This page updated 2/8/2021

Fact & Opinion

What is a Claim?

Listen

Introduction: 

 

Imagine this scene:  Junior sitting with his mom in the Department of Motor Vehicles, waiting to get his driver's permit.  It must be "Get Your Driver's Permit" day, because the waiting area is full of teenagers. 

 

Junior notices something that sends his heart fluttering - he's been waiting for proof - he even double-counts to make sure he is accurate - and he is!  He turns to Mom and states boldly,

Junior.png

As you can see, every teen in this room has a cell phone, therefore I need a cell phone.

Junior has stated his opinion as strongly as he could, but THIS TIME, he has solid proof - maybe the strongest proof he's ever had! 

 

In past, he tried the old stand-bys , "But Mom, all my friends have cell phones..."  "What if you need to get ahold of me in a hurry?"  "But I really WANT a cell phone."   These have not worked so well - Junior has no proof.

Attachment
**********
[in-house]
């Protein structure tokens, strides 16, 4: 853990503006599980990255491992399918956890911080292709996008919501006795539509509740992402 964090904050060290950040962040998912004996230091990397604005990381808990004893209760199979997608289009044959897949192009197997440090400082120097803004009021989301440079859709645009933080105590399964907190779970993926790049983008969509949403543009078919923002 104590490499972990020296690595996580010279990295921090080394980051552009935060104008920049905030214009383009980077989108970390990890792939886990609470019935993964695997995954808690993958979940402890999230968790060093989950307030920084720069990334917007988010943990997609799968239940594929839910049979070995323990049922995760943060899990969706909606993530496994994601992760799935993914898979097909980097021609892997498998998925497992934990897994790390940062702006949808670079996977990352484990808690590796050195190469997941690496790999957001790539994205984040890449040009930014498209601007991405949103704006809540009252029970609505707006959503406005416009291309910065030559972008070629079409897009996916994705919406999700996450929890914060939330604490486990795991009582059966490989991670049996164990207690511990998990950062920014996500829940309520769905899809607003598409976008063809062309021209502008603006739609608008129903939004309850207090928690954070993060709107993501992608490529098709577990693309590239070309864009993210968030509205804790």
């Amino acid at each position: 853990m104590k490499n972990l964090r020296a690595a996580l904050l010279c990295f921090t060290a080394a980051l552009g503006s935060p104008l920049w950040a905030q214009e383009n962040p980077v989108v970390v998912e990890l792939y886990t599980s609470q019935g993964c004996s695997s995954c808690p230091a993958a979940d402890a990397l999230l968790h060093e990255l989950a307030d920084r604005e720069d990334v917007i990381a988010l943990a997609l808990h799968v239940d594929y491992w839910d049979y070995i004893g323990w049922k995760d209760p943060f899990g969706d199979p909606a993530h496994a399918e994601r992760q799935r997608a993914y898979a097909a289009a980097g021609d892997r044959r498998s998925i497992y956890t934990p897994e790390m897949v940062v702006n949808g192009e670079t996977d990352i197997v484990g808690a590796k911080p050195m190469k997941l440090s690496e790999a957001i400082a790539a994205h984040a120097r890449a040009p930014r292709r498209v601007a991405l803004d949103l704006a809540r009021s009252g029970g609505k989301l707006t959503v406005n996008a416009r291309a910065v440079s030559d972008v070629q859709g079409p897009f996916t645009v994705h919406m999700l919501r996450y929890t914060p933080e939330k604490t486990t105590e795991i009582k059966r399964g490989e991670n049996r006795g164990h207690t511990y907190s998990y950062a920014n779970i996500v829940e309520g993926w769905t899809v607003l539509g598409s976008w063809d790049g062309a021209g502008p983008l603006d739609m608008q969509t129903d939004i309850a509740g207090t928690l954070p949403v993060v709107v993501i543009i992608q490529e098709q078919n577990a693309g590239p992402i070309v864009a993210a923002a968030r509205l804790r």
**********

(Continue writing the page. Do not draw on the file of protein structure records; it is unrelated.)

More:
Fact, Opinions, and Claims

Does Junior's statement fit the requirements of a strong opinion?  Could it possibly be a fact?  Just what kind of statement is this? 

 

Junior has made a claim/counterclaim.  The simple definition of a claim is an opinion stated based on a fact.  However, unlike a fact, a claim has yet to be proven strong (accepted by the listener) or weak (not accepted by the listener) until a few elements are addressed.

Directions:

 

  1. Make a copy of the printable document above.  

  2. Use the printable to help you complete the next assignment called Practice:  What is a Claim/Counterclaim?  

  3. Be sure you review the the definitions of each term in red on the printable.  Make sure the definition makes sense to you.

  4. Don't worry if you are a little "fuzzy" on the terms.  We will practice these terms quite a bit in this unit and the next.